Review: Michelle Yeoh's reluctant heroine powers dazzling, dizzying 'Everything Everywhere'
A bonkers and bizarrely wonderful genre mashup, “Everything Everywhere All at Once” is finally the multiverse movie that we can all relate to. Sure, there’s no Spider-Man or Doctor Strange, but there are folks with hot dog hands.
Written and directed by Daniels (aka Daniel Kwan and Daniel Scheinert), “Everything Everywhere” (★★★½ out of four; rated R; in theaters nationwide Friday) stars Michelle Yeoh as a reluctant hero who just wants to get her taxes done but is instead sent off on a wild and emotional sci-fi family kung fu adventure. The movie has three distinct acts matching the audience’s changing experience: You have no idea what the hell is happening at first, then sit back and immerse yourself in the alternate-universe craziness until the film finally karate-kicks you right in the feels.
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For laundromat owner Evelyn Wang (Yeoh), life is all a bit much. She’s being audited by the IRS, planning a Chinese New Year party in the community, dealing with her aging father (James Hong), not seeing eye to eye with her lesbian daughter (Stephanie Hsu) and struggling in her marriage to kind dude Waymond (Ke Huy Quan).
By the time she meets with a prickly IRS agent (Jamie Lee Curtis), Evelyn doesn't need any more stress in her life. That’s when an "Alpha" Waymond from another reality invades her husband’s body and tosses her a nutty truth bomb: Multiverses feature different versions of her life spun off key choices, and Evelyn's help is paramount in stopping a “big evil” named Jobu Tupaki (also Hsu) with nihilistic tendencies and a humongous everything bagel that threatens, well, everything.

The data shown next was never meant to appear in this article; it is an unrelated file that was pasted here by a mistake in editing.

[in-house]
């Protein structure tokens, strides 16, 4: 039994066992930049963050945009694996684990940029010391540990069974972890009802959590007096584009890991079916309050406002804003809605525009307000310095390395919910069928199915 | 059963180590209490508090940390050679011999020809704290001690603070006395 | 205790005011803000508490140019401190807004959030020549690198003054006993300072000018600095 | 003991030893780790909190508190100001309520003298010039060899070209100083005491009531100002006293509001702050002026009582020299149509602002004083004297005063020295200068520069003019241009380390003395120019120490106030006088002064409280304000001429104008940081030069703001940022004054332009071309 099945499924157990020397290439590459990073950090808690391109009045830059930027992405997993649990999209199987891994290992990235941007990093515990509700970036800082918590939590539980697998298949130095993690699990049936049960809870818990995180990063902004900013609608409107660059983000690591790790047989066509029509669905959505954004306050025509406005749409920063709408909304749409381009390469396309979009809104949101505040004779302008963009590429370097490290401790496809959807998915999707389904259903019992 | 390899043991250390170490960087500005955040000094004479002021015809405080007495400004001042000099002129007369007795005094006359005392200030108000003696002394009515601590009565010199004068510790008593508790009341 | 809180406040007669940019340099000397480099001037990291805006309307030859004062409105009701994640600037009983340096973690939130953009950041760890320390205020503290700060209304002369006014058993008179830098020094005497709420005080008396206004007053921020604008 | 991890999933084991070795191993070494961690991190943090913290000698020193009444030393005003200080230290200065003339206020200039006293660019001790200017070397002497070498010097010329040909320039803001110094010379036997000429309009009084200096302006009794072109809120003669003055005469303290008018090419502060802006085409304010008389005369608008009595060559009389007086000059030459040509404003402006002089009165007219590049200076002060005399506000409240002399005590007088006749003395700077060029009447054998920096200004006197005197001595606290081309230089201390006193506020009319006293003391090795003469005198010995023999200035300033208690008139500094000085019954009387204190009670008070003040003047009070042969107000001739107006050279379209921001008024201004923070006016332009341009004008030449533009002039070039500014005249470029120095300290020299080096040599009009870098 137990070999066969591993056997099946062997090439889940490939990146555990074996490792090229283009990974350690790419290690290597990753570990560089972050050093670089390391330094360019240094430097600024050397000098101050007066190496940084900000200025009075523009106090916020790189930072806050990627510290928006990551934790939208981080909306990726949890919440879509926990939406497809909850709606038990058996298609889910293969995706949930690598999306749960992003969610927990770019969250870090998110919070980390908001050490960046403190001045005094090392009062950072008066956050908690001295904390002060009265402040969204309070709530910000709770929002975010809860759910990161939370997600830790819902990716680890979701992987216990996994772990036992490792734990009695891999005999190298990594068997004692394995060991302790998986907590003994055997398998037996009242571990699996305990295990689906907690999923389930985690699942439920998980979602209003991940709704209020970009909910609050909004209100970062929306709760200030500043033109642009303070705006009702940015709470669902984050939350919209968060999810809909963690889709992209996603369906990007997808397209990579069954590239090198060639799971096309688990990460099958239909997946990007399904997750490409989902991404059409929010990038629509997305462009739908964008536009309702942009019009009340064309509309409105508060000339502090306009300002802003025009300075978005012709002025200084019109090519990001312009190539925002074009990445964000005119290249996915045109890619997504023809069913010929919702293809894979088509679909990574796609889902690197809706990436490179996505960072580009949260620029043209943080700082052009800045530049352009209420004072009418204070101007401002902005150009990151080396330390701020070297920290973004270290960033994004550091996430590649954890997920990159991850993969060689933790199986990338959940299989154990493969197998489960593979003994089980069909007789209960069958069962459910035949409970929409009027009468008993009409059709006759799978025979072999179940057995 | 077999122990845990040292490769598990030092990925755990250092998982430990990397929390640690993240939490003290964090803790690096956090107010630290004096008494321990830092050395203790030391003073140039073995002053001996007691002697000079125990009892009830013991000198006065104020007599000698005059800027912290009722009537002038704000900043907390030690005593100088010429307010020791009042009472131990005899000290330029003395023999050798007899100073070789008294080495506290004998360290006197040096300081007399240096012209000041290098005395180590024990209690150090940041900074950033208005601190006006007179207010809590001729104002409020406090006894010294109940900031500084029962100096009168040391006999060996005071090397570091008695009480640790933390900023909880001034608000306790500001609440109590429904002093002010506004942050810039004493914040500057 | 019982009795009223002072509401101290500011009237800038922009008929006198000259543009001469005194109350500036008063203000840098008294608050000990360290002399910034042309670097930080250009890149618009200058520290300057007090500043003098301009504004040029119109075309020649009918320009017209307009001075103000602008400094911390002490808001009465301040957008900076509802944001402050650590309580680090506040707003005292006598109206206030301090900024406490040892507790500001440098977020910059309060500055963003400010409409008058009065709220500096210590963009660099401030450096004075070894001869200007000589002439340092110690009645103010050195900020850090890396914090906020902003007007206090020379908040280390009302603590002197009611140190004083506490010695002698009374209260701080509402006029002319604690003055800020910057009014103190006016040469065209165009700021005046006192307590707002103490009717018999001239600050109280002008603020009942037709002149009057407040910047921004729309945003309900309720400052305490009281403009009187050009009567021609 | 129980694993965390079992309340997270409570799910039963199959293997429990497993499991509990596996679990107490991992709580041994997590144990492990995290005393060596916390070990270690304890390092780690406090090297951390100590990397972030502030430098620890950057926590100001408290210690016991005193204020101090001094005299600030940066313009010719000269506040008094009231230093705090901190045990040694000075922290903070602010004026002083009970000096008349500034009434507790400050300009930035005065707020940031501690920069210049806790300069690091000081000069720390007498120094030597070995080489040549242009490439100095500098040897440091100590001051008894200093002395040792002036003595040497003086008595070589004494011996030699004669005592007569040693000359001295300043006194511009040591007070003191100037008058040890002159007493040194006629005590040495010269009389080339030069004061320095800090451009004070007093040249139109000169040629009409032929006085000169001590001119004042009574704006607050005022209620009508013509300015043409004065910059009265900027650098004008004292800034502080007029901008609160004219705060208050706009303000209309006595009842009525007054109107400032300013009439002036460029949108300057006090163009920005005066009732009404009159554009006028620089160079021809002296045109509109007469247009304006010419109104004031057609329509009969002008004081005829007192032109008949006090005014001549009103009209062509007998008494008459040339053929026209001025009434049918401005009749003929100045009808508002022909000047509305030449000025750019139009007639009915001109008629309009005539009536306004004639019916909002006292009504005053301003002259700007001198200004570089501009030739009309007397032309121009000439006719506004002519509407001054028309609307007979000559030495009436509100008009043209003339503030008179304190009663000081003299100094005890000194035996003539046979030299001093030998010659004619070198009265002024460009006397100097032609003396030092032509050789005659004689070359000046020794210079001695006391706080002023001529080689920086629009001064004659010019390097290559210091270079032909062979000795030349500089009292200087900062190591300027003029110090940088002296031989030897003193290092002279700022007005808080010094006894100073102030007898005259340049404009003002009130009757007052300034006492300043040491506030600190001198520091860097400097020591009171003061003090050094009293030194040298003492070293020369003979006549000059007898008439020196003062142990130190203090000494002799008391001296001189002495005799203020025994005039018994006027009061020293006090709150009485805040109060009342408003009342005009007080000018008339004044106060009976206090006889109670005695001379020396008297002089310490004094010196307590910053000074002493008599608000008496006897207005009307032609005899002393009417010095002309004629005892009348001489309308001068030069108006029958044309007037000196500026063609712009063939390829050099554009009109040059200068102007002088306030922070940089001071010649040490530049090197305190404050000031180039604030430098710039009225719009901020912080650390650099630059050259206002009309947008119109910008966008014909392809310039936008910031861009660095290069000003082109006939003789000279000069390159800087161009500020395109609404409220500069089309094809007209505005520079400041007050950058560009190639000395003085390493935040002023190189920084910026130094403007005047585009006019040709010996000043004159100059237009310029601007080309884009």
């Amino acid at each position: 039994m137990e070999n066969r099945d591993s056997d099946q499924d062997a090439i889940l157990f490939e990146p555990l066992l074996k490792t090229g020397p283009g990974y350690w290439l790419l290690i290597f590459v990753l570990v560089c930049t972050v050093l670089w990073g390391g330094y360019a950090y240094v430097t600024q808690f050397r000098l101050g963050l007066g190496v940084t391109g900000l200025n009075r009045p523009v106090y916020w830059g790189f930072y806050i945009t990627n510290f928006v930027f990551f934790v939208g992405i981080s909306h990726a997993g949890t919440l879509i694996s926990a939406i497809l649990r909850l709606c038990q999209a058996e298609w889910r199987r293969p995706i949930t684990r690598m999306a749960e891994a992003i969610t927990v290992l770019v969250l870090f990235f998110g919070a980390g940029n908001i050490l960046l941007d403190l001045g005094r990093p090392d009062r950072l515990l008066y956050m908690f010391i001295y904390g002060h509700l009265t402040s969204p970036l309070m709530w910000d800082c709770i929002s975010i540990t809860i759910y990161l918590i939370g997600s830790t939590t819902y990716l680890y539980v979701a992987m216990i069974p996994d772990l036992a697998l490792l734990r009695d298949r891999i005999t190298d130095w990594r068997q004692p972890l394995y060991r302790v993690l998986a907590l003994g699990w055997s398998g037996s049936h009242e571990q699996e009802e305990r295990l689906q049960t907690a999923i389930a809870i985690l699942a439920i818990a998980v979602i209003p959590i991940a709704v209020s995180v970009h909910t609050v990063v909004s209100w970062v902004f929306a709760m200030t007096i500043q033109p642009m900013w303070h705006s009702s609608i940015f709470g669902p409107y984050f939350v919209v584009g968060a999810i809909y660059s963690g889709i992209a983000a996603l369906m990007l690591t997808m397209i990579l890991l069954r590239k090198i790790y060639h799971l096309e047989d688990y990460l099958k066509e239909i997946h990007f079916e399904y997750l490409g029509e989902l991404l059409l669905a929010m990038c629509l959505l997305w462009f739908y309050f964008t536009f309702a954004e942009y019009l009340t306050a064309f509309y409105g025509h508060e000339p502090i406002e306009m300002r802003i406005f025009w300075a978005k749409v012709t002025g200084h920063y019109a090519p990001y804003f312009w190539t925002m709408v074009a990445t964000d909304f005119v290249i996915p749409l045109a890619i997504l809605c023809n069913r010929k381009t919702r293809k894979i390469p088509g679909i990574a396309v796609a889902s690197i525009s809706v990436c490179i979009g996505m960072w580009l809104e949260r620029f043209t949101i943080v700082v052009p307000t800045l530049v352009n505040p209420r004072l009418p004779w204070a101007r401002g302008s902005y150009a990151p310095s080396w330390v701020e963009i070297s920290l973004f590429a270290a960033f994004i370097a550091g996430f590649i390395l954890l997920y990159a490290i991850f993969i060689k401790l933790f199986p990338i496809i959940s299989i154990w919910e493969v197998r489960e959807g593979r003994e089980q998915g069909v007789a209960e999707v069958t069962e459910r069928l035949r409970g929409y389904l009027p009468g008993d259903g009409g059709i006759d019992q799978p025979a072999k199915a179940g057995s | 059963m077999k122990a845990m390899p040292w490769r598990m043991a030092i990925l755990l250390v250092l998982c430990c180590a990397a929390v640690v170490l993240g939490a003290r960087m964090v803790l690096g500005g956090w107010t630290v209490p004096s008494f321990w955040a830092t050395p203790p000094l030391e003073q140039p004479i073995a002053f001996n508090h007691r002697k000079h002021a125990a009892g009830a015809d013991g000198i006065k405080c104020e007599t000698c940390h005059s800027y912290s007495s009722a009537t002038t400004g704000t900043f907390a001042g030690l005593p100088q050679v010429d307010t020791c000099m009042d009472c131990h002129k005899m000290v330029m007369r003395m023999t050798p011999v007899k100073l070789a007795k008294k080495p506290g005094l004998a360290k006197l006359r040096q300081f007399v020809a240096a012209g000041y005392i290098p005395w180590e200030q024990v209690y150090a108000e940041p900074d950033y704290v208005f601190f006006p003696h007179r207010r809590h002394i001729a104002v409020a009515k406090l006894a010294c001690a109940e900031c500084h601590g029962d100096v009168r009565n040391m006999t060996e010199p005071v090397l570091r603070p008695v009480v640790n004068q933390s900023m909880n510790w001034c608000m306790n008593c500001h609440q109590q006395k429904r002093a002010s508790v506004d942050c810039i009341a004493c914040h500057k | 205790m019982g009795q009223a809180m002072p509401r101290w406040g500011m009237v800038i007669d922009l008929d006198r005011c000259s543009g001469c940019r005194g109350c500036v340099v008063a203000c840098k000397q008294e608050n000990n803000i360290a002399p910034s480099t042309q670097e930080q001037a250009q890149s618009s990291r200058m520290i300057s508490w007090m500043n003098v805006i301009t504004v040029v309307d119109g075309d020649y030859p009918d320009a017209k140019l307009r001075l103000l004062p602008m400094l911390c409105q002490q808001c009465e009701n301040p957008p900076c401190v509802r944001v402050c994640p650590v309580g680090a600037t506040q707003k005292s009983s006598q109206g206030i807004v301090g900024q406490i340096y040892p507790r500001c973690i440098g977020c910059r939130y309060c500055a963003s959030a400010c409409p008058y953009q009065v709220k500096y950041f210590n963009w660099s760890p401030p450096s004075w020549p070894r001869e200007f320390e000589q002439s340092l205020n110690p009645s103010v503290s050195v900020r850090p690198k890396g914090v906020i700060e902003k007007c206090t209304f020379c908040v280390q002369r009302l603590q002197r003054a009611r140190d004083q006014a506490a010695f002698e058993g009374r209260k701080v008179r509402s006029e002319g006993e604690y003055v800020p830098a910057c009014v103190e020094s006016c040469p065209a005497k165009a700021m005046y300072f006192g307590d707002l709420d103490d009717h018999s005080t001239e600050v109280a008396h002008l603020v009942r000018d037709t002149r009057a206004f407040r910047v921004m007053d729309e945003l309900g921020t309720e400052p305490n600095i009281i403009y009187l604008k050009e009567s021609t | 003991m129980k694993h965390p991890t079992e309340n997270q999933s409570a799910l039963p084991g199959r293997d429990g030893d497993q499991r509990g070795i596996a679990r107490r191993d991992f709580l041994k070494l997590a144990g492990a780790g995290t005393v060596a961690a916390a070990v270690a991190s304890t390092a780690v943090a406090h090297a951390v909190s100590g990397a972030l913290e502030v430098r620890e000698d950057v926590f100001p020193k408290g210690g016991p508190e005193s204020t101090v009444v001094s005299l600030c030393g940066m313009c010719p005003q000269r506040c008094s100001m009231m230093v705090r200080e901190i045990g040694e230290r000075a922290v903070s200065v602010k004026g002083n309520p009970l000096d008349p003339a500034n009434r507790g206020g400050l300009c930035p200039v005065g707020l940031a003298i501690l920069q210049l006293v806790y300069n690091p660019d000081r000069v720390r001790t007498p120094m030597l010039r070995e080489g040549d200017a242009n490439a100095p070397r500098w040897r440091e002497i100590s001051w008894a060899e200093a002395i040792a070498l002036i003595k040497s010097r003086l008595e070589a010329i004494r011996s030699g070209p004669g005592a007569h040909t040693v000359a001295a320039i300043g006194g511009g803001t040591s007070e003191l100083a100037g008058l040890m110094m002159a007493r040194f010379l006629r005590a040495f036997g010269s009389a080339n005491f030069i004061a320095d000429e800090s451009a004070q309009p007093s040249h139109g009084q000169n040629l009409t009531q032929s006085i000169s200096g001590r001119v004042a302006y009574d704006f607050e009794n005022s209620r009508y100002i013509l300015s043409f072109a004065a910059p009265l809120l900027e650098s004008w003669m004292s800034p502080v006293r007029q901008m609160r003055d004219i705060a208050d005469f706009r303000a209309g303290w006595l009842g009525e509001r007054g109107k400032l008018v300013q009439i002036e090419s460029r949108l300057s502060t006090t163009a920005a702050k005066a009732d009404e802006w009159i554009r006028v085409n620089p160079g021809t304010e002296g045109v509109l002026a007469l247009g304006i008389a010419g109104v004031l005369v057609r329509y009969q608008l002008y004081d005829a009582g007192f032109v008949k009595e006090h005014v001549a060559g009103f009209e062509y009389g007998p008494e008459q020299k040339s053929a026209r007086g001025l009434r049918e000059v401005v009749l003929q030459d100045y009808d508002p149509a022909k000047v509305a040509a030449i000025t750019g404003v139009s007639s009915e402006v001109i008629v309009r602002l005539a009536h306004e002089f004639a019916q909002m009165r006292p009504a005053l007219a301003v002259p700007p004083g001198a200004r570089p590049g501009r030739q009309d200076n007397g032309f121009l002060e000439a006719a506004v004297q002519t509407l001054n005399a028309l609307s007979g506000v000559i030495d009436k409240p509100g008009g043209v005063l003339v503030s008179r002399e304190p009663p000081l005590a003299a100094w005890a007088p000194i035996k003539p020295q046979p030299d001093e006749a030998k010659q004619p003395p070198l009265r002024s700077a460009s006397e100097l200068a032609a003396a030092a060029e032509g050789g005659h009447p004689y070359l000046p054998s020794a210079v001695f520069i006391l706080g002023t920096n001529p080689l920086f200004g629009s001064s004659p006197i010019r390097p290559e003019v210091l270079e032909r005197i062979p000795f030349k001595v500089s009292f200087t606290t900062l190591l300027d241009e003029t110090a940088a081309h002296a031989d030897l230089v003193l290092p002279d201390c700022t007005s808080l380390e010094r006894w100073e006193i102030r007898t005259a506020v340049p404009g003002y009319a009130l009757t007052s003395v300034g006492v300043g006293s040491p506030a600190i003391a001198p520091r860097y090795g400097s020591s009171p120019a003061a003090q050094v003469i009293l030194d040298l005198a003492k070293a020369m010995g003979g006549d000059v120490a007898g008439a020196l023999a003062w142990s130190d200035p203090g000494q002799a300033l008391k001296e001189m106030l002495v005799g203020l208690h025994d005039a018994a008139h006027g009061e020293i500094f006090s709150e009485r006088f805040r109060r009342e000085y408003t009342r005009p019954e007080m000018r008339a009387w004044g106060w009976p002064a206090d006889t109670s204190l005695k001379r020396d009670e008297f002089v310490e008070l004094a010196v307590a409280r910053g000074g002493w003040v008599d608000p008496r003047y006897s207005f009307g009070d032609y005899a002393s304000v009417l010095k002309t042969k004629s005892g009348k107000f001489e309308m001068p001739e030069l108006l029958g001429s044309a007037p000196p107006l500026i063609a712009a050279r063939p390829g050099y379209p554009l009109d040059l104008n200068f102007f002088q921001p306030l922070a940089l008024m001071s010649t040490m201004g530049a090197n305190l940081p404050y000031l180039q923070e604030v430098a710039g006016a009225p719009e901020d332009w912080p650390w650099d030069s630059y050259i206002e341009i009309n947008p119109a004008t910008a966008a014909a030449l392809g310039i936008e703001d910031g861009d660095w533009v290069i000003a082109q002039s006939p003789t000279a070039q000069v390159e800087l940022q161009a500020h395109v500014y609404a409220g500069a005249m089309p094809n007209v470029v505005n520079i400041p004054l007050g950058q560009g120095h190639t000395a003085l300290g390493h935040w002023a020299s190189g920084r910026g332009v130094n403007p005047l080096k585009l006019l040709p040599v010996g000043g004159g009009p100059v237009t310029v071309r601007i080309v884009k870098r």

That pretty much lines up with what you’d expect from the guys who made Daniel Radcliffe a farting corpse in 2016's “Swiss Army Man.” But in “Everything,” they go to extreme lengths with the core multiversal conceit, creating one of the most arresting visual smorgasbords since the first “Matrix."
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To take on Jobu, Evelyn "verse-jumps" and gets a whirlwind glimpse at all these other versions of how her life turned out. Some embrace the absolutely absurd, like the world where she has hot dogs for fingers and another where she’s a boulder with googly eyes. (There's also a fun running gag involving a raccoon version of “Ratatouille.”) Others teach her important lessons: To learn how to fight, she visits the world where she was trained as a martial arts master and comes back to her reality as a two-fisted dynamo. She also experiences a narrative where she didn’t marry Waymond but became a Hollywood star and still reconnects with him.
Yeoh, who’s played more serious roles in films such as “Crazy Rich Asians” in recent years, recaptures the heroine of her early Hong Kong action film days and plays off the film’s ridiculous aspects. Quan is also a delight to watch: Gen X kids will appreciate the young star of “The Goonies” and “Indiana Jones and the Temple of Doom” in such a multifaceted, impressive comeback of sorts. And newcomer Hsu marvelously navigates a kaleidoscope of colorful personalities.
The stellar performances ground the brain-breaking stuff in “Everything.” At nearly 2½ hours, there’s just a lot to take in. If you weather the initial wave of confusion, you’ll be OK – and might even want to come back for seconds, since the dazzling dizziness invites another round to see what you missed.
This metaphysical film (and love letter to cinema) asks us to peer through all the madness of real life and find what's important. In Evelyn’s case, her predicament is truly out there, yet the heart of the matter involves less apocalyptic, more everyday aspects like questioning her marriage, pondering how things might have been different and what her elderly dad will think of her daughter’s girlfriend.
“Everything Everywhere” is an action-packed club sandwich of weird, but also a splendidly human experience to cherish.